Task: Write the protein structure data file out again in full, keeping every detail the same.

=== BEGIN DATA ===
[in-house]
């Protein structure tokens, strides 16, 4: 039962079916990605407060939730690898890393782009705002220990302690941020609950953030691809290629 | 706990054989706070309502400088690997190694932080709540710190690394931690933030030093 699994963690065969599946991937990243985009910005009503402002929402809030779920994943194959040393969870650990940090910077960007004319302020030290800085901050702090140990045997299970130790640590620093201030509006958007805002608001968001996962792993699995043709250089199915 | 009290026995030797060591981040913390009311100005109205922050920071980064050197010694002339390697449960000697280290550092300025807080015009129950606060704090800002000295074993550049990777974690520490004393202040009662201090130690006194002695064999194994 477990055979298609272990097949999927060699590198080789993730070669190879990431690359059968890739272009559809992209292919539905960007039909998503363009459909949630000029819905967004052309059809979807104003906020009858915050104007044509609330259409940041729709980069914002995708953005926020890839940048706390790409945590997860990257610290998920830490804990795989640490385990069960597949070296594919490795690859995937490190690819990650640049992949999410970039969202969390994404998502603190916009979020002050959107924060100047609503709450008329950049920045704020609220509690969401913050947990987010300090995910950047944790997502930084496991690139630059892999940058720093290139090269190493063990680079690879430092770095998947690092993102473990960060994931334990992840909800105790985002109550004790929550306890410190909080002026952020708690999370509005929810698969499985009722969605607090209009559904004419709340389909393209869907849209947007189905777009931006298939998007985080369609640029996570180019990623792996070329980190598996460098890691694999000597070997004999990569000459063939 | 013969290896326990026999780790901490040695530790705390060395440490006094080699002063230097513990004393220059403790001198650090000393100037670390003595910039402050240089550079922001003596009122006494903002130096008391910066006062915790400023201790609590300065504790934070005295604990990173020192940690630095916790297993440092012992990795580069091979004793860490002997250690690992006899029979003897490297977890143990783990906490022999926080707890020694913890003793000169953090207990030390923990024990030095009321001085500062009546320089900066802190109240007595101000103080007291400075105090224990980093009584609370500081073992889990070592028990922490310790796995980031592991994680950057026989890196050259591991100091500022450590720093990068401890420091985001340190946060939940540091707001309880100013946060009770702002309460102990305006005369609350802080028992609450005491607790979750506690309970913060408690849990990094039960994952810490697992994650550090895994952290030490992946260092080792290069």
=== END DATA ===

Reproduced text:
[in-house]
């Protein structure tokens, strides 16, 4: 039962079916990605407060939730690898890393782009705002220990302690941020609950953030691809290629 | 706990054989706070309502400088690997190694932080709540710190690394931690933030030093 699994963690065969599946991937990243985009910005009503402002929402809030779920994943194959040393969870650990940090910077960007004319302020030290800085901050702090140990045997299970130790640590620093201030509006958007805002608001968001996962792993699995043709250089199915 | 009290026995030797060591981040913390009311100005109205922050920071980064050197010694002339390697449960000697280290550092300025807080015009129950606060704090800002000295074993550049990777974690520490004393202040009662201090130690006194002695064999194994 477990055979298609272990097949999927060699590198080789993730070669190879990431690359059968890739272009559809992209292919539905960007039909998503363009459909949630000029819905967004052309059809979807104003906020009858915050104007044509609330259409940041729709980069914002995708953005926020890839940048706390790409945590997860990257610290998920830490804990795989640490385990069960597949070296594919490795690859995937490190690819990650640049992949999410970039969202969390994404998502603190916009979020002050959107924060100047609503709450008329950049920045704020609220509690969401913050947990987010300090995910950047944790997502930084496991690139630059892999940058720093290139090269190493063990680079690879430092770095998947690092993102473990960060994931334990992840909800105790985002109550004790929550306890410190909080002026952020708690999370509005929810698969499985009722969605607090209009559904004419709340389909393209869907849209947007189905777009931006298939998007985080369609640029996570180019990623792996070329980190598996460098890691694999000597070997004999990569000459063939 | 013969290896326990026999780790901490040695530790705390060395440490006094080699002063230097513990004393220059403790001198650090000393100037670390003595910039402050240089550079922001003596009122006494903002130096008391910066006062915790400023201790609590300065504790934070005295604990990173020192940690630095916790297993440092012992990795580069091979004793860490002997250690690992006899029979003897490297977890143990783990906490022999926080707890020694913890003793000169953090207990030390923990024990030095009321001085500062009546320089900066802190109240007595101000103080007291400075105090224990980093009584609370500081073992889990070592028990922490310790796995980031592991994680950057026989890196050259591991100091500022450590720093990068401890420091985001340190946060939940540091707001309880100013946060009770702002309460102990305006005369609350802080028992609450005491607790979750506690309970913060408690849990990094039960994952810490697992994650550090895994952290030490992946260092080792290069």